Orange County, California law enforcement authorities arrested another suspect in the Kim Pham murder case on Friday. Orange County Police Chief Carlos Rojas did not release the suspect’s name, but confirmed that the woman is being investigated for her role in the attack that left Pham unconscious on a sidewalk outside of a nightclub on January 18th.
Surveillance videos from the night show a large group of people fighting outside of a nightclub in Santa Ana, California. The melee started when two groups of friends crossed paths and started arguing. Some reports say the argument turned physical when Pham interrupted (photobombed) a picture being taken by the other group. The latest suspect is the second person arrested in connection with Pham’s fatal beating. The first, 25-year-old Vanesa Tapia Zavala, has been charged with first degree murder.
As both the LA Times and CBS report, Orange County police are having an extremely hard time getting witnesses to come forward with information about the fight. Investigators working on the case say they have only been able to identify one of the eight friends present with Pham on the night she was beaten. The friend refused to talk with police about the incident.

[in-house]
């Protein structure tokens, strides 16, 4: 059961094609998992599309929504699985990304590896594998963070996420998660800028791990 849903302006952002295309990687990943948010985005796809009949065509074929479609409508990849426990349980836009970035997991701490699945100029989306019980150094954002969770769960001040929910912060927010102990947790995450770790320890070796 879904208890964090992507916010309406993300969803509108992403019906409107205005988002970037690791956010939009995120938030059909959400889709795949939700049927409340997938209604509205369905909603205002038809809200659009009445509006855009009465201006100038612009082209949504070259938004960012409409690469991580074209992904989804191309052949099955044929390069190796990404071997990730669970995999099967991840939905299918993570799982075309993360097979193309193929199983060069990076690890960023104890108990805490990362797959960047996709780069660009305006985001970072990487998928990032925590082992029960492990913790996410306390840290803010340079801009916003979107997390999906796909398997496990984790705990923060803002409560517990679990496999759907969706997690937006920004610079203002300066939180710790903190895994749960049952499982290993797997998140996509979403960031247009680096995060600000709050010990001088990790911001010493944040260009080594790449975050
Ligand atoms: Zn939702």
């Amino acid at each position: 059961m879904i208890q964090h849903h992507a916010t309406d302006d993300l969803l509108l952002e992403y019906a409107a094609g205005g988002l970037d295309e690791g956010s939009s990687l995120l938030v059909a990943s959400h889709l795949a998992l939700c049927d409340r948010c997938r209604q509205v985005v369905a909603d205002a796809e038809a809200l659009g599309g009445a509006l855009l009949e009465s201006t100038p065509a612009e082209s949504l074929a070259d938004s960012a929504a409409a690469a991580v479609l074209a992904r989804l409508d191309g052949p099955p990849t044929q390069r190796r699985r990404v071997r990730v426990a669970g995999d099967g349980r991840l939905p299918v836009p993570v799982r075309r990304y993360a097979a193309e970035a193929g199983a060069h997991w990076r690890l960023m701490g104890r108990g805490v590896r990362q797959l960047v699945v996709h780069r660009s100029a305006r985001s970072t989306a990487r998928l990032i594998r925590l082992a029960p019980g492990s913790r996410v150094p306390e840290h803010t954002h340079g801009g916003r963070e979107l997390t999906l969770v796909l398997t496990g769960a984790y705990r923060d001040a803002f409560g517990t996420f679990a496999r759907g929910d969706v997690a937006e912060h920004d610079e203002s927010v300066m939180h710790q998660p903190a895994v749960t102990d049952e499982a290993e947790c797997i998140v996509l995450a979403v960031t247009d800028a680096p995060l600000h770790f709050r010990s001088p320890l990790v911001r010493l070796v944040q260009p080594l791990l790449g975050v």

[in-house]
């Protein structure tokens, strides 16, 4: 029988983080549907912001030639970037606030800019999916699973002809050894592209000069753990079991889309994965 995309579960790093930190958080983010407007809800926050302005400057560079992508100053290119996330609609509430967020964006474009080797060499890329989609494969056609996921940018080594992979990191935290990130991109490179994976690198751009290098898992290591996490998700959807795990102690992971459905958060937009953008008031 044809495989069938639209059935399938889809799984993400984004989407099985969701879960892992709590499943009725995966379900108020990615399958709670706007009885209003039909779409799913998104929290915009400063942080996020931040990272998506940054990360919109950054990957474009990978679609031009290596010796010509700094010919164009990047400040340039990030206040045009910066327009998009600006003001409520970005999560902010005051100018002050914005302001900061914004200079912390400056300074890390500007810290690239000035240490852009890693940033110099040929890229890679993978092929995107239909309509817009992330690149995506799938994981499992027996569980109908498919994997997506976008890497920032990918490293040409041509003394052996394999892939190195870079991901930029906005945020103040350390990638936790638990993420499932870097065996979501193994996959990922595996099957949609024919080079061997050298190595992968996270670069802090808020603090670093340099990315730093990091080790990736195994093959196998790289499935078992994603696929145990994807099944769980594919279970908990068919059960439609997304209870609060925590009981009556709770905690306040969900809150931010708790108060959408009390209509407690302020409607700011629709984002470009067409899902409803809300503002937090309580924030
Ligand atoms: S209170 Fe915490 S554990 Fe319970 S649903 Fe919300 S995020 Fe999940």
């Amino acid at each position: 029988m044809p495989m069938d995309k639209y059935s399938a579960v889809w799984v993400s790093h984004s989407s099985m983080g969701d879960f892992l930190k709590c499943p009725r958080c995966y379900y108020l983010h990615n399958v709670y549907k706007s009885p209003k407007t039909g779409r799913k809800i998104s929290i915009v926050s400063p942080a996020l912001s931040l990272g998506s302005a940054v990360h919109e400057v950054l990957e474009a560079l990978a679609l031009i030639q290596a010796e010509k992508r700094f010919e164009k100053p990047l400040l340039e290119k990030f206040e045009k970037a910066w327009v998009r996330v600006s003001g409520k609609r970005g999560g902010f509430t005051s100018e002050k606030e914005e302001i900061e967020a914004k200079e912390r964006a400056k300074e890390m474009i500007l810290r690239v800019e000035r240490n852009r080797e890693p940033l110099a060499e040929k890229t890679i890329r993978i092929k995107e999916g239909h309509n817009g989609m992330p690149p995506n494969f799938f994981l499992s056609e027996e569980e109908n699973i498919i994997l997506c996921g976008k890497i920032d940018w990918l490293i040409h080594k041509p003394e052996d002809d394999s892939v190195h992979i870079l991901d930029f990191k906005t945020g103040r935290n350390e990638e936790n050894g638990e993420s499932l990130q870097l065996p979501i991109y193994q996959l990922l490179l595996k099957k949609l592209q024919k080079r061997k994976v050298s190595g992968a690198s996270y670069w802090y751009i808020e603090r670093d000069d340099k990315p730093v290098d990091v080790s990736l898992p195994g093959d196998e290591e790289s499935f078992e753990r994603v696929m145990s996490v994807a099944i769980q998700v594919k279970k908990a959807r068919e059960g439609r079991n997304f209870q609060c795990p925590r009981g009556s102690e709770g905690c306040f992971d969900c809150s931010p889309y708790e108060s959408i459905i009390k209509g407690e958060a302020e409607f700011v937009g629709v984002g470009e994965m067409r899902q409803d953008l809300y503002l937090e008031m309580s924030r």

The other seven friends look to be intentionally remaining unknown. Information has been so hard to come by for Orange County investigators that they’ve offered an $11,000 reward for information that leads to arrests or convictions in the case. Still, Pham’s friends remain in the shadows.
According to Orange County Police Commander Tim Vu, the issue may be a cultural one. Vu, the highest ranking Vietnamese officer in the Orange County Police Department, says distrust of the government runs deep in the Orange County Vietnamese community.
"People worry that there will be retaliation," Vu said. “They don’t know the court system and are intimidated by it.”
Local government leaders are now reaching out to the community through Vietnamese-language media outlets. Officials are stressing that witnesses who come forward will be treated with respect by officials and can remain anonymous if they wish.
"Their identities will be protected if they wish," said Ken Nguyen, a Santa Ana resident acting as a liaison to the Vietnamese community. “These are the things we offered the youths, and so far, they are quiet.”